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Annie Clark performs as St. Vincent. (Annabel Mehran)
Annie Clark performs as St. Vincent. (Annabel Mehran)

Music

Annie Clark's St. Vincent takes the long route to the hard truths Add to ...

In pop music, we conventionally associate sincerity with simplicity: three chords and the truth, preferably with acoustic guitar. Annie Clark (who performs as St. Vincent) momentarily plays to type when she tells us on her third album that she's had it with pretense. “I've played dumb when I knew better, I've tried too hard to be clever,” she sings, while strumming a very plain harmony.

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But Clark is clever, and her music isn't simple. Strange Mercy is full of puzzles waiting to be solved, disorientations to overcome. It's more like life than other pop music, and it got that way by putting together aspects of pop music that don't conventionally fit. It's an essay in recombinant sincerity.

The first track is almost a manifesto for the rest. The warbly keyboards, aggressive guitars and upright drum beats are all in time with each other, but seem like they're speaking different languages. Clark's airy unconcerned voice floats over the top, like the voice of a hostess who has deliberately filled her party with people who don't go together, just to see how the sparks fly.

The disc is full of stylistic mash-ups, marrying sugary vintage Broadway moves with dirty guitars, disco rhythms and funk outbreaks. Surgeon opens with a lush wordless melody, like something from a high-class fifties musical, gains drums and bass for the lyrics (about being cut open), before following an early guitar clue into a full-on funk explosion. Northern Lights follows a similar path, ending up with a synthesizer bit that sounds like a battle between wasp colonies.

“Did you ever really stare at me, like I stared at you?” Clark sings in Neutered Fruit, over a distant floating chorus, and again we seem to be getting to something vulnerable and essential. But then drums and guitar come in, all stubby and full of broad daylight, not apparently supportive of sentimental recollection at all. But isn't that how it is? The world doesn't actually go all soft-focus when we're having a moment, as Clark herself has to remember sometimes. “So I thought I'd learned my lesson, but I secretly expected / a choir at the shore and confetti through the falling air,” she sings in Champagne Year, her clear light voice crumbling, for once, at the bottom of her register.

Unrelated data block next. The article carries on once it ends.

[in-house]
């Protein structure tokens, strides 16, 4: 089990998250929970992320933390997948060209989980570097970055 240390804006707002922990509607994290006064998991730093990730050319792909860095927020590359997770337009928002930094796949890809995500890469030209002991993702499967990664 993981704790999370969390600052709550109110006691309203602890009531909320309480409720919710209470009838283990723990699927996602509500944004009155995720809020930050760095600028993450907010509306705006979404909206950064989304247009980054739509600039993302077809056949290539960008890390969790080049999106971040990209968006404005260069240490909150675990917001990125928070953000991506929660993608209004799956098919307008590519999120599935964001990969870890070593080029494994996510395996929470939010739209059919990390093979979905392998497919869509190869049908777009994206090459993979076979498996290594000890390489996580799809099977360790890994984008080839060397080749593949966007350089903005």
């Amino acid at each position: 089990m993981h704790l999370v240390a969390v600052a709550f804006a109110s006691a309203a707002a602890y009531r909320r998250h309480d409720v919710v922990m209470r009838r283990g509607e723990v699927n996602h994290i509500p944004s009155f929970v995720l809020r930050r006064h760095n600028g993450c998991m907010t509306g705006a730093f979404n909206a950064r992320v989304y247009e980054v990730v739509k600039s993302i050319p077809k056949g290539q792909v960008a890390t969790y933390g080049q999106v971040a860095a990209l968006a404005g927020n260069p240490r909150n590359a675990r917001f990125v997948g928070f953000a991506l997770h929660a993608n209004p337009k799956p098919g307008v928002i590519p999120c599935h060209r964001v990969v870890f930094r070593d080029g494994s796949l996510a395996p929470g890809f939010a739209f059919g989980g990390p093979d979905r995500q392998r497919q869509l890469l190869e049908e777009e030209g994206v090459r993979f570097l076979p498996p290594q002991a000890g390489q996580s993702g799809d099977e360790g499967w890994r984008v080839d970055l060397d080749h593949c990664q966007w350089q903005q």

Mostly she sings close to the ear, so close you can hear every intake of breath. Surely that voice, addressing us so intimately, wouldn't lie, or won't any more. “I've told whole lies with a half-smile,” she sings, and you feel that she's going straight from now on, but then the music bends and bursts in a way you don't expect. Her evident artifice challenges us to acknowledge what we might like to overlook: that every pop song contains artifice. Sincerity can be a pose like any other. The truth can resemble an illusion.

I'm tempted to think that Clark’s affection for the sheen and sunny promise of old Tin Pan Alley songwriting – which haunts the album from start to finish – and her own rather virginal voice, are the source of her investigations in the mucky backstories of pop-music truth. It's hard to listen to the young Judy Garland without hearing the layers of cunning premeditation that underlay what she was singing and how she sang it. Back then, that wasn't so obvious; expectations were different. Annie Clark, truth seeker, is sawing away the expectations of the present, which in my book makes her the voice of the future.

Strange Mercy

  • St. Vincent
  • 4AD


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